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VOL. 126 | NO. 55 | Monday, March 21, 2011

Fareveller to Honor City’s Present, Future

JONATHAN DEVIN | Special to The Memphis News

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Brandon Herrington appreciates Memphis’ musical legacy – Elvis Presley, Sun Studios, Stax – but he says the city’s musical present is at least as important as its past.

Morning Teleportation is one of the headliners at the inaugural Fareveller Music Festival, to be held March 24-26 at venues around town.

(Photo: Courtesy of Morning Teleportation)

To bring Memphians a taste of what’s happening in music today, Herrington has organized the inaugural Fareveller Music Festival, to be held March 24-26 at various venues around town.

Where, exactly, did the name Fareveller come from? Herrington said the word is the made-up title of a song his band in high school wrote.

“Us being a little pretentiously artsy back in the day, we named one of our songs ‘Fareveller’ and it was one of my favorite of our songs,” said Herrington, who now plays guitar and sings for the local band This is Goodbye.

And hey, there was no copyright on the name, and no one had the domain already.

Herrington had wanted to plan a festival for a while when a friend, Seth Fein, who has produced the Pygmalion Festival in Illinois for several years, said the time is now.

“(Fein) said, ‘Why don’t you pick a date and let’s do it,’” Herrington said. “He gave me the golden rulebook and helped me work through it. He’s also become our talent buyer.”

But again, Herrington had a purpose in mind, namely to remind Memphians that music didn’t die with Isaac Hayes. Instead, the indie scene in town is ready to explode with new talent.

“In the past what’s been missing and what’s changing is that Memphis has been really focused on our legacy,” Herrington said. “That’s a great thing, something we should never let go of, but what Memphis has lacked is a lot of initiatives to promote the current scene of musicians.”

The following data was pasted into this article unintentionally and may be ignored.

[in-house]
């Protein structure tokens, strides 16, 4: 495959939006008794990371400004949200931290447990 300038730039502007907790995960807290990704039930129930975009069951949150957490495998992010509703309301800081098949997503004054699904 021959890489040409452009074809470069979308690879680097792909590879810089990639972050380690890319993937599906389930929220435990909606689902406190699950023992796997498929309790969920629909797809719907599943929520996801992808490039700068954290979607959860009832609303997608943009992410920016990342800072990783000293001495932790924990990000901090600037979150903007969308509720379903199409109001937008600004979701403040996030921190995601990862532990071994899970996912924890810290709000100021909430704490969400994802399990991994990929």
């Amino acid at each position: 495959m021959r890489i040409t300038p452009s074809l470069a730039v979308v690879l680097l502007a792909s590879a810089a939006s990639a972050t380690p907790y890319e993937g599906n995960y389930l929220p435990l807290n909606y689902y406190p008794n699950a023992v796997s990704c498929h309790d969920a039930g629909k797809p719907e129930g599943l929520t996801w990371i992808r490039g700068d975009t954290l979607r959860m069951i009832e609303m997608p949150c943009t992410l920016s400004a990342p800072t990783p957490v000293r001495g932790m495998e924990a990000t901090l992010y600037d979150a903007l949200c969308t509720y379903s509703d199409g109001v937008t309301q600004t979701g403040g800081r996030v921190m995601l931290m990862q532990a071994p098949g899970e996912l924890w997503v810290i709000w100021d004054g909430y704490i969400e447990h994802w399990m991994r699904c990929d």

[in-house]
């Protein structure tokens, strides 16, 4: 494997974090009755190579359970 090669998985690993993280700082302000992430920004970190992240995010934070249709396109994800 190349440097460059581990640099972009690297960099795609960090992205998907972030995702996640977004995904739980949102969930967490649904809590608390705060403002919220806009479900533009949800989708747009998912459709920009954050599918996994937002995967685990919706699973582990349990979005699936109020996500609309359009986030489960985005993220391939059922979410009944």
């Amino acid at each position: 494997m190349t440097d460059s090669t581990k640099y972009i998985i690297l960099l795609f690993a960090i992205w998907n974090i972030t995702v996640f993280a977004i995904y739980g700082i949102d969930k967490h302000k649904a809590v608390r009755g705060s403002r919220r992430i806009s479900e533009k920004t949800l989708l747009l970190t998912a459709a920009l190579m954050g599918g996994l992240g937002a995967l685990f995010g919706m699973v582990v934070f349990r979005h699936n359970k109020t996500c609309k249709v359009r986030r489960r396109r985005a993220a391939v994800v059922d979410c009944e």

Because the current scene is youthful, Herrington wanted venues that allow people as young as 18. He also raised enough money to offer multiple nights.

“It’s supposed to be grassroots, it’s supposed to be local and it doesn’t need to be huge the first year,” he said. “I’d decided that no matter what kind of budget we came up with, it had to happen this year.”

Also, he purposely planned his festival in the weekend after the hugely popular South by Southwest (SXSW) music and film festival in Austin, Texas, because he knew lots of good bands would be in the region looking for more gigs.

Among those he found the band Margot & the Nuclear So and So’s from Indianapolis with five albums of folk/indie rock from Mariel Recording Co. The group will headline the Thursday night show at the Hi-Tone Cafe.

Guitarist Damien Jurado of Seattle is also on the lineup, playing Friday night at Young Avenue Deli.

“That’ll definitely be a more chill evening,” said Herrington, noting that Jurado plays for the same label as Soundgarden, Nirvana and Pearl Jam. He’s produced more than 10 albums since he got started in the mid-1990s.

Another headliner, Morning Teleportation, will heat things up Friday night at Newby’s.

“I imagine that’s going to be one of the more crazy shows,” Herrington said. “They’re definitely an upbeat show with a bunch of young guys. From what I’ve seen and all the reviews I’ve read, they’re a band to see.”

Those three groups have never performed in Memphis before, but Herrington also wanted lots of local talent showcased. Bands like PEZZ, The Subteens, JD Reager, and Holly Cole & the Memphis Dawls are all in the mix. About 40 bands in all will perform.

“I want to give people in Memphis something they don’t have,” Herrington said. “I personally feel like Memphis is experiencing a revitalization of its music scene. People are making some really good decisions and doing some good things. Places like the Hi-Tone and Minglewood Hall are bringing in some really good music.”

Visit www.fareveller.com for ticket prices and complete schedule.

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